The below list is by no means exhaustive. Ensure you check the label of the below foods. These foods often contain gluten in them. So, be on the lookout.
- Baked beans (canned)
- Blue Cheeses
- Breaded foods
- Chocolate Milk
- Cold Cuts
- Communion Wafers
- Egg substitute
- Energy Bars
- Flavored coffee/tea
- French Fries
- Fried Vegetables/Tempura
- Fruit fillings/Puddings
- Hot Dogs
- Ice Cream
- Imitation meats – crab meat, bacon etc.
- Malt vinegar
- Non-dairy Creamer
- Oat Bran
- Oats (unless certified gluten free)
- Processed cheeses
- Roasted nuts
- Root Beer
- Salad Dressings
- Soy Sauce and Teriyaki sauces
- Trail mix
- Veggie Burgers
- Wine coolers
7. Identify additional sources of gluten that may be in your home
Odd as it may seem, your house likely has non-food sources of gluten. Gluten is incredible at helping improve the texture of both foods and household products. In fact, the word gluten comes from Latin where it meant “glue”. This is exactly what it does to products – it glues them together, creating a smooth, wonderfully textured product. The following household products often contain gluten:
- Lipsticks/Lip balm
- Vitamins/supplements (check label)
8. Find the gluten-free section at your local grocery store
Going gluten-free has never been easier. Most grocery stores have specific sections of their store dedicated solely to gluten-free products. You can (likely) shop these products without having to check labels. Often, the products found in this section are certified gluten-free. This means that the production of the product is done at a factory that does not contain any gluten or wheat products.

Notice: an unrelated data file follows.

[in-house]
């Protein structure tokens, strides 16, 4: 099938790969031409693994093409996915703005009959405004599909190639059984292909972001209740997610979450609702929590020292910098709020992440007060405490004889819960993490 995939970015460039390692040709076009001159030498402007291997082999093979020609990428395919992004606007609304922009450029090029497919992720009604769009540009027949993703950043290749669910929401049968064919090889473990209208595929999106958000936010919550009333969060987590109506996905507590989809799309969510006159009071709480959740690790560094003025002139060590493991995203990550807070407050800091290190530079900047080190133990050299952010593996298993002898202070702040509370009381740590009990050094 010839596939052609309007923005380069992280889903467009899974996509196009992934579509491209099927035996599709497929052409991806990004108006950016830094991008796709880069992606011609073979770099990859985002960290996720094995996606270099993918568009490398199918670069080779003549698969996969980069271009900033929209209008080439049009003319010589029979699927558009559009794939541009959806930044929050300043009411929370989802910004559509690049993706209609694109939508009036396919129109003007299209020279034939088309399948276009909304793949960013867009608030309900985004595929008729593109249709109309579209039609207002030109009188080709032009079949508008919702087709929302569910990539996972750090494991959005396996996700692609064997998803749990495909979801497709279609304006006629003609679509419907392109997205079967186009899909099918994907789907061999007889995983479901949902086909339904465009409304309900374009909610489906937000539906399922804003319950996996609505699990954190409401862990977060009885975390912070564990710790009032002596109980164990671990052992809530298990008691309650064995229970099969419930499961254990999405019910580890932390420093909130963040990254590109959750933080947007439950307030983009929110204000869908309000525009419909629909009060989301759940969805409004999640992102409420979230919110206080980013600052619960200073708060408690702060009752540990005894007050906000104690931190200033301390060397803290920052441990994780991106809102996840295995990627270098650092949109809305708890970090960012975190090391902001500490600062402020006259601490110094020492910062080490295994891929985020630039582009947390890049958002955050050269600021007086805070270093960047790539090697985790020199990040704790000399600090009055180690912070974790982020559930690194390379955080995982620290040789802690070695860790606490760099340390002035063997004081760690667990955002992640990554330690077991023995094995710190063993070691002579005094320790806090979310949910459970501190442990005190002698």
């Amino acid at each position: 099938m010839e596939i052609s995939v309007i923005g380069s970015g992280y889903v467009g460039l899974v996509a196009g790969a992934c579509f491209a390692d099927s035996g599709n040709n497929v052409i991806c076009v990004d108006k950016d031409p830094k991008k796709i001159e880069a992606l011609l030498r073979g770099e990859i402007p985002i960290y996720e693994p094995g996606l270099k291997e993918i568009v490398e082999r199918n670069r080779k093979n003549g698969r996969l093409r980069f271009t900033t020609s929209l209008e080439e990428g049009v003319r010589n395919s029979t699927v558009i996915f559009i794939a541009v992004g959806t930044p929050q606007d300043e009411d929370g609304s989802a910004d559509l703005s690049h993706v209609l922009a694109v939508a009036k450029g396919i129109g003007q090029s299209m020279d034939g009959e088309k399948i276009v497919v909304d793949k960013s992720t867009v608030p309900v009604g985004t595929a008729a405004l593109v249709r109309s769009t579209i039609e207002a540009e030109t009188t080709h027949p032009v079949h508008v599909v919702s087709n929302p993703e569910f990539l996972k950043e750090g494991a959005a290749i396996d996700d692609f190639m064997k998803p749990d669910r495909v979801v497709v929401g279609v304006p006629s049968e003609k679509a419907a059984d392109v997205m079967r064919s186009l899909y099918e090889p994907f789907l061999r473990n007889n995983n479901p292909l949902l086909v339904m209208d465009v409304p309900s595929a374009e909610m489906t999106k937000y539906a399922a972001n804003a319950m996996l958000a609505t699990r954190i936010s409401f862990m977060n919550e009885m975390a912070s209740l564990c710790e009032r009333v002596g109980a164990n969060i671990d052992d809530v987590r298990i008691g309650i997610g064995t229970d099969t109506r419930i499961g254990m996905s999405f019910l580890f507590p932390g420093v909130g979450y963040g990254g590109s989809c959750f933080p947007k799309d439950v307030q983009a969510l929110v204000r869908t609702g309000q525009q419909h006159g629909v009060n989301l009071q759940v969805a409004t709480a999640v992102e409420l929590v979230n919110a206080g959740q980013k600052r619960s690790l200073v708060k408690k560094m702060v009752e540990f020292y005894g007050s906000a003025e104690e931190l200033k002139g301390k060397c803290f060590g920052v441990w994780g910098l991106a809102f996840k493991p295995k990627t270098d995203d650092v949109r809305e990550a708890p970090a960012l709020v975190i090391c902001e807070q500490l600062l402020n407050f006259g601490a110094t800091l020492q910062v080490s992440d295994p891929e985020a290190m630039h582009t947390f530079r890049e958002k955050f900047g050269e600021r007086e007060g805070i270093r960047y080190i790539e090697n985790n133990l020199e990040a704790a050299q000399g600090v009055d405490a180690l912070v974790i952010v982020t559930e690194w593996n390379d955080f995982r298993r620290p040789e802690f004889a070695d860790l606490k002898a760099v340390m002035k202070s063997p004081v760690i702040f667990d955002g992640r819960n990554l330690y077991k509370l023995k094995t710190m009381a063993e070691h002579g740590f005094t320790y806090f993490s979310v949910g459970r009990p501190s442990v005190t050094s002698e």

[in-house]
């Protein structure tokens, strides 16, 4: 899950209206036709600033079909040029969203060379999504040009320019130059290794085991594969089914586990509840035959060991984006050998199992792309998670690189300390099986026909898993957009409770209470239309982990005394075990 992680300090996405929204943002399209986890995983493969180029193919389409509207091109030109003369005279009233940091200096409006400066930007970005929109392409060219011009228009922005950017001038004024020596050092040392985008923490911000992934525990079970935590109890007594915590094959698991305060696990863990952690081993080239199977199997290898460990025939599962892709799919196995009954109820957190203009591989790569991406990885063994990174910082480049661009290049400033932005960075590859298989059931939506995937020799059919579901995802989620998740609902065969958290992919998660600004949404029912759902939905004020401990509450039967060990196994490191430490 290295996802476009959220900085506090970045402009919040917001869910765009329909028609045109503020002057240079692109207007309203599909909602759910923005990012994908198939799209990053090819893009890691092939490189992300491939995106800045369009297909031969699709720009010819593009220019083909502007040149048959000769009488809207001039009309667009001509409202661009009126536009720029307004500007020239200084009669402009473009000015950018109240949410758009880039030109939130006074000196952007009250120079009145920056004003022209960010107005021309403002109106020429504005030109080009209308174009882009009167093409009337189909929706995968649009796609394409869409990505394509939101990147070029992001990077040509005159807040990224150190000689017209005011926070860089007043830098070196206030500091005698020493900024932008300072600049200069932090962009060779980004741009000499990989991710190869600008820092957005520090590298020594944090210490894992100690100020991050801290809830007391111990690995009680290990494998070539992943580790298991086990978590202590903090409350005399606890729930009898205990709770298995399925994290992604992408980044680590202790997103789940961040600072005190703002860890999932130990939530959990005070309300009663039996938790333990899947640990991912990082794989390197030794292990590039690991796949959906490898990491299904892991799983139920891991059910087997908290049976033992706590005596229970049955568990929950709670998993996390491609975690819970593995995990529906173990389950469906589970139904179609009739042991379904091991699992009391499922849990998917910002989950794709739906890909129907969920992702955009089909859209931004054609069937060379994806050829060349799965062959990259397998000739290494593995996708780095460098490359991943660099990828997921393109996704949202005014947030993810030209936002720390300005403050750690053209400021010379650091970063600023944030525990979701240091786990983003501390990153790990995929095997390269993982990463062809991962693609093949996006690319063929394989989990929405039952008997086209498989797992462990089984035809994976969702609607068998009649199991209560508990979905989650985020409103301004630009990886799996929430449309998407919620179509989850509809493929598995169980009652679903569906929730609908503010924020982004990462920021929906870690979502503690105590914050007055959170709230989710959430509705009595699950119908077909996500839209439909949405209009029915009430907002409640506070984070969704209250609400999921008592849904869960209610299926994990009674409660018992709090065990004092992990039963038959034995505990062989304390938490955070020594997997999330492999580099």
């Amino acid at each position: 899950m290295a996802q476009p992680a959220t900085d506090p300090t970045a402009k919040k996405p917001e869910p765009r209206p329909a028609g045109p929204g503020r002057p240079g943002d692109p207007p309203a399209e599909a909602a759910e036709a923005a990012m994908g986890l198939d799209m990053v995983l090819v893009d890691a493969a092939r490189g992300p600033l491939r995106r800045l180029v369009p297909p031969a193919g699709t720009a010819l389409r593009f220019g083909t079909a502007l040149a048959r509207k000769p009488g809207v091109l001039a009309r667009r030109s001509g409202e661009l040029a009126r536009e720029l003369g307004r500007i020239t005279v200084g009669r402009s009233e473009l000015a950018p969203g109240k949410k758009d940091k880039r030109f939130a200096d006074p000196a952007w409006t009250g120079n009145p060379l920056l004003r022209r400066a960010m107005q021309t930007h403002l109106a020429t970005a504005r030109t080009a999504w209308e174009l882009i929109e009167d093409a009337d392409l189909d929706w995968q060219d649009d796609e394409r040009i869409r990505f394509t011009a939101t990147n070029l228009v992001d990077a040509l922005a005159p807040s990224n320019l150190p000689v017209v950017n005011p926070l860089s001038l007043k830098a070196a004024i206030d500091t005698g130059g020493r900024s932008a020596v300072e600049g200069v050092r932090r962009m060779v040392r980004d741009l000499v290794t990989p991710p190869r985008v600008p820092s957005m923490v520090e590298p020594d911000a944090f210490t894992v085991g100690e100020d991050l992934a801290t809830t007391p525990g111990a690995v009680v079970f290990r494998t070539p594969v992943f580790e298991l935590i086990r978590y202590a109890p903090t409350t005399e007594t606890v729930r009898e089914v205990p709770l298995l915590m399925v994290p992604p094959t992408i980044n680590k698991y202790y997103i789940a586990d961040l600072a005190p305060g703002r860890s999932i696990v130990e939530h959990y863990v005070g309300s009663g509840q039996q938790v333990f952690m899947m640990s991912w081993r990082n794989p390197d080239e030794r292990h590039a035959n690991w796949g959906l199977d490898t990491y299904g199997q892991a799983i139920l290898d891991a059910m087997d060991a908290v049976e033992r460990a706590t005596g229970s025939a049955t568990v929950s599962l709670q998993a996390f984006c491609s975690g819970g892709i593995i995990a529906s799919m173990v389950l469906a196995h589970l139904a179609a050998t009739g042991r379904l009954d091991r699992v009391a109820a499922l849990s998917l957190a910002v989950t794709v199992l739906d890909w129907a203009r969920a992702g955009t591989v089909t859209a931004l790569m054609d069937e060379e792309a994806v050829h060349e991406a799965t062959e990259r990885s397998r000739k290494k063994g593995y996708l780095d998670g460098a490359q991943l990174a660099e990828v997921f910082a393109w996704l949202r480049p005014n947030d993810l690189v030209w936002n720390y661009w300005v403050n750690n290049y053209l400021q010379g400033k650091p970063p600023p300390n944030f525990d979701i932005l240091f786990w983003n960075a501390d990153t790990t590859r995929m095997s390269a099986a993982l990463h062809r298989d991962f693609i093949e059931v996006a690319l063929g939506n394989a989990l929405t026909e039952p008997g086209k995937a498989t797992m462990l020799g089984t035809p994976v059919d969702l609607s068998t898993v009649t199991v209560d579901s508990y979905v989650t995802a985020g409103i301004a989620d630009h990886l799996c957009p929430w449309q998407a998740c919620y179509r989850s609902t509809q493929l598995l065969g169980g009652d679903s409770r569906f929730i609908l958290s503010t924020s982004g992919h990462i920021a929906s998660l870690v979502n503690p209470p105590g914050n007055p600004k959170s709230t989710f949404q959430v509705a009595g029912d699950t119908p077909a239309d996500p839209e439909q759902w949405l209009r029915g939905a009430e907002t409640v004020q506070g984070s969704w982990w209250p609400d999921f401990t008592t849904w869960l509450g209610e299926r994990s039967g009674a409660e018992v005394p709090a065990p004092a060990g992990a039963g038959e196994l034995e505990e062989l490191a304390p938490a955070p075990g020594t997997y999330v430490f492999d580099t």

9. Become aware of gluten’s other aliases
To further complicate matters, Health Canada is rather lax on how manufacturers label ingredients in their products. Gluten or wheat has many additional names. Just because you don’t see wheat or gluten on an ingredient list does not indicate that the product is actually gluten-free. If a product has the “certified gluten-free” label, you don’t have to read the ingredients list.
Below, are common ingredients that are often code names for gluten. If you see them on a product, that product is best avoided.
- Amino Peptide Complex
- Avena Sativa
- Brown Rice Syrup
- Caramel color
- Fermented Grain Extract
- Hordeum Distichon
- Hordeum Vulgare
- Hydrolyzed malt extract
- Hydrolyzed vegetable protein
- Modified food starch
- Natural flavoring
- Phytosphingosine extract
- Secale Cereale
- Soy protein
- Triticum Aestivum
- Triticum Vulgare
- Vegetable protein (HVP)
- Yeast extract
10. Gluten and cross-reactive proteins
After going gluten free, many people can continue to feel the same or similar symptoms. This could be the results of something called cross-reactivity. (3, 4) Cross-reactivity occurs when the immune system of someone allergic to gluten/wheat (think, celiac disease) confuses other food proteins for gluten.
Imagine the gluten protein to resemble a triangle. If you’re allergic to gluten, your body will have created antibody’s that react to any cells that are triangular. Some foods have proteins that are also triangular in shape. The immune system gets confused and attacks these other food proteins as though they were gluten.
This immune system activation and reaction is why the symptoms of a gluten allergy (celiac disease) may not completely disappear after removing gluten from the diet. In this situation, it is recommended to remove cross-reactive proteins. Below is a list of cross-reactive proteins known to closely resemble gluten:
- Cow’s Milk
- Whey protein
- Milk chocolate
Ok, now you know the best practices towards starting a diet that is free from gluten. I hope this list helps you ease into a gluten-free diet.
It’s time to hear from you!
What tips have best helped you adopt a gluten-free diet?
Please share any of your favorite gluten-free recipes as well!
Also published on Medium.